With limited feed supplies this winter, some cows have come through the winter in thin condition. Low cow condition prior to calving reduces the quality and quantity of colostrum which lowers calf immunity. It also limits the amount of milk the cow is able to produce resulting in lighter calves at weaning. Nutrient requirements for a lactating cow are approximately 25% higher than a cow in late pregnancy. This makes it much more difficult to have a thin cow gain weight between calving and the start of the breeding season.
One experiment at Clemson University, (Journal of Animal Science, 1986. 62:300-306) pre-calving cows were fed to have a body condition between 2.0 and 3.5, on a scale of 5. At calving, the cows were placed in one of four feeding groups. High; gaining 1 pound per day, medium; maintaining weight, and low; losing 1.5 pounds per day. A second low group was flushed with 8 to 13 pounds of grain per day for a 14 day period prior to the start of the breeding season.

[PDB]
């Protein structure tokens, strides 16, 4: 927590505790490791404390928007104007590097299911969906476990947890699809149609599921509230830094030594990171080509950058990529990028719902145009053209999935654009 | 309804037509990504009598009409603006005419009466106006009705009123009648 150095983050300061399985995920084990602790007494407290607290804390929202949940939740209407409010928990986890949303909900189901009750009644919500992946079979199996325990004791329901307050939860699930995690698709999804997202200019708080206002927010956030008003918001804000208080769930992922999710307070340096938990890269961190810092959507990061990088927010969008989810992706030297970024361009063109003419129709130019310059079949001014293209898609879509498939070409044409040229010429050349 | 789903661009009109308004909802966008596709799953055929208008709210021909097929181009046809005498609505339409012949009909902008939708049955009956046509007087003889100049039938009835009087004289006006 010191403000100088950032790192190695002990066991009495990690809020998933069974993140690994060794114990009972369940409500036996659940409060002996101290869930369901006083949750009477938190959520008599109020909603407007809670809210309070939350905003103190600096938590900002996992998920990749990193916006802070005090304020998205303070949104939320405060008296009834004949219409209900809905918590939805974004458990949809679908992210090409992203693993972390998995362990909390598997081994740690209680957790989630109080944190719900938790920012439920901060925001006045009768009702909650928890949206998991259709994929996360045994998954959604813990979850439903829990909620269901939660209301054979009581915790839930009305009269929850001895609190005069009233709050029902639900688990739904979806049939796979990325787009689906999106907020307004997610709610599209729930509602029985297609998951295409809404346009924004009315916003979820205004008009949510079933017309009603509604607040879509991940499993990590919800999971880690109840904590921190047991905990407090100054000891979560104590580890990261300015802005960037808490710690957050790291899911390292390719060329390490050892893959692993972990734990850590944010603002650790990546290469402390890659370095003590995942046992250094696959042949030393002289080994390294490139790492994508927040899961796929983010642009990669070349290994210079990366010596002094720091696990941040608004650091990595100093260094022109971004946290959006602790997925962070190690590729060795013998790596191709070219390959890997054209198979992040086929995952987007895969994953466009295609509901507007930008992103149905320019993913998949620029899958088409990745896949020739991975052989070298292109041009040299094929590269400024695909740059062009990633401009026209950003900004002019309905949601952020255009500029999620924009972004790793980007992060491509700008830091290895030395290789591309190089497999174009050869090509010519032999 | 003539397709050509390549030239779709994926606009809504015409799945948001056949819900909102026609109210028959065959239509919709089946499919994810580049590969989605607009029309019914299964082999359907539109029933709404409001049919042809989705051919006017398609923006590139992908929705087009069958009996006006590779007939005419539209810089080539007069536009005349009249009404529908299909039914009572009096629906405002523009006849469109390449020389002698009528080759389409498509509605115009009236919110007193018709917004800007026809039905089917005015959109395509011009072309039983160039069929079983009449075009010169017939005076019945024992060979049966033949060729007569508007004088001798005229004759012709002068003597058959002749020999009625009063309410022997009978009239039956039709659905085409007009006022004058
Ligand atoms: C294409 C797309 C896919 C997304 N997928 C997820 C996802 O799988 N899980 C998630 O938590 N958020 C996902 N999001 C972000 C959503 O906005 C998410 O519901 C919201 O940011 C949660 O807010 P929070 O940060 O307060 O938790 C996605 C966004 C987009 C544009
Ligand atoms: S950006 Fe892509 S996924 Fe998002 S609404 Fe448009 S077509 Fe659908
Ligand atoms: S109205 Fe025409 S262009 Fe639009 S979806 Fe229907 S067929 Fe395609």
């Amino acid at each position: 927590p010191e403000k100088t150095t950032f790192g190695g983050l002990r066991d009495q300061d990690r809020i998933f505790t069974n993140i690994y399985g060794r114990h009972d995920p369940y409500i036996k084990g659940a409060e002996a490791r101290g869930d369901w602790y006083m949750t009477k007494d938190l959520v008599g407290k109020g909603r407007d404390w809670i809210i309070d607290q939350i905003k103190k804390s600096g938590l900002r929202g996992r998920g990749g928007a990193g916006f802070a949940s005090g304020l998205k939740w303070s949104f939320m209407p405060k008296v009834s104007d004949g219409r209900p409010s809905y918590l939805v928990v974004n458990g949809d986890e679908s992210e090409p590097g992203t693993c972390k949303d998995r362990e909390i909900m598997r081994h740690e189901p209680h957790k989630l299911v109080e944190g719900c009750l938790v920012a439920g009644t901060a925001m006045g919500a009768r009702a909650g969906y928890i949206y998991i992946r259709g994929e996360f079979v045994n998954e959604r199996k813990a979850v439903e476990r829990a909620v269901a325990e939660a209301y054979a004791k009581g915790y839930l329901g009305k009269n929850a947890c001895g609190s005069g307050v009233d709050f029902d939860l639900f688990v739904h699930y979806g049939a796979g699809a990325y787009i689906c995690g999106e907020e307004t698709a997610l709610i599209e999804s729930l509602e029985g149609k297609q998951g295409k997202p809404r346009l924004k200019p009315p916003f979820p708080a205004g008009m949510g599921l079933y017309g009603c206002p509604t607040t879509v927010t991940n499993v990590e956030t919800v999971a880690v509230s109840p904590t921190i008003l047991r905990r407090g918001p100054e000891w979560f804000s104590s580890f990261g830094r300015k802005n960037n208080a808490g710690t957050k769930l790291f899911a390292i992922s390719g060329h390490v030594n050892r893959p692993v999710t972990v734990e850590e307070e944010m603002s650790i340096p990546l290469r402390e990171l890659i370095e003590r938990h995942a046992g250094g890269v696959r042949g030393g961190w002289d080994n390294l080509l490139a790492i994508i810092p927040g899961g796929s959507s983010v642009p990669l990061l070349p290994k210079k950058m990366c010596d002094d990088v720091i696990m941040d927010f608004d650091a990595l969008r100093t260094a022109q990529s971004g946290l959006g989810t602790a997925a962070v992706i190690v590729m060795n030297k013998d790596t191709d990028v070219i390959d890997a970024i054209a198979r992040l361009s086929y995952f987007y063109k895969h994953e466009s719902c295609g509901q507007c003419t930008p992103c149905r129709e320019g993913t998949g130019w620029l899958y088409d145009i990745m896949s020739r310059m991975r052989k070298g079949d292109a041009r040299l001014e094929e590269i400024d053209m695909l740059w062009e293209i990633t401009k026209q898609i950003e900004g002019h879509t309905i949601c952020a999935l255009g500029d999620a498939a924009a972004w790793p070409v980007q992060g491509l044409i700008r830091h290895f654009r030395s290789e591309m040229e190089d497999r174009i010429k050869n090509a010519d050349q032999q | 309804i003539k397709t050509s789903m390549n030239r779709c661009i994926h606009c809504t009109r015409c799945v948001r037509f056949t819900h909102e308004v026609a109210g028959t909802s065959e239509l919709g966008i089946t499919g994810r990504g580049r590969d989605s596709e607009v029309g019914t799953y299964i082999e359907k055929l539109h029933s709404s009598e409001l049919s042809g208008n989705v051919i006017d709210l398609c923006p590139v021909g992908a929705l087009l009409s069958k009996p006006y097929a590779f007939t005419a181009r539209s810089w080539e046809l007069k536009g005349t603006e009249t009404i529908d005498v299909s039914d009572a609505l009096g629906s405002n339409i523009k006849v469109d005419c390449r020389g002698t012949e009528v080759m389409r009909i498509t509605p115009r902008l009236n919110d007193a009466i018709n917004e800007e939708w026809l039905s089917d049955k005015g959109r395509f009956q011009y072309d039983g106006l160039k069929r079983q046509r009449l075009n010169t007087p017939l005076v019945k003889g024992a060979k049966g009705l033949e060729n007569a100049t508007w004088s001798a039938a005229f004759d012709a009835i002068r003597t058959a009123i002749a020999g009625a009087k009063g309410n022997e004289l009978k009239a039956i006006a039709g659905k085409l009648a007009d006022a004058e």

On average, cows with a higher body condition score started cycling 13 days sooner than those in poor condition. They also became pregnant 7 days sooner than thin cows. Flushing the thin cows did improve weight gain but did not improve reproductive efficiency.
Thin cows at calving that lost weight up to the breeding season had a 25% lower pregnancy rate compared to those that maintained or gained weight. Calf weaning weights were also 26 to 33 pounds lighter compared to calves from cows that maintained or gained weight.
A similar study conducted at the University of Alberta (Berg and McElroy, 1965) also found that cows that lost weight between calving and breeding season had a 15 to 19% reduction in pregnancy rate.
Even though feed supplies are tight and expensive; an adequate feeding program that has animals gaining some weight between calving and breeding will have a large impact on next year’s calf crop.
For additional information on feeding cows between calving and breeding season, contact Barry at 403-741-6032 or firstname.lastname@example.org.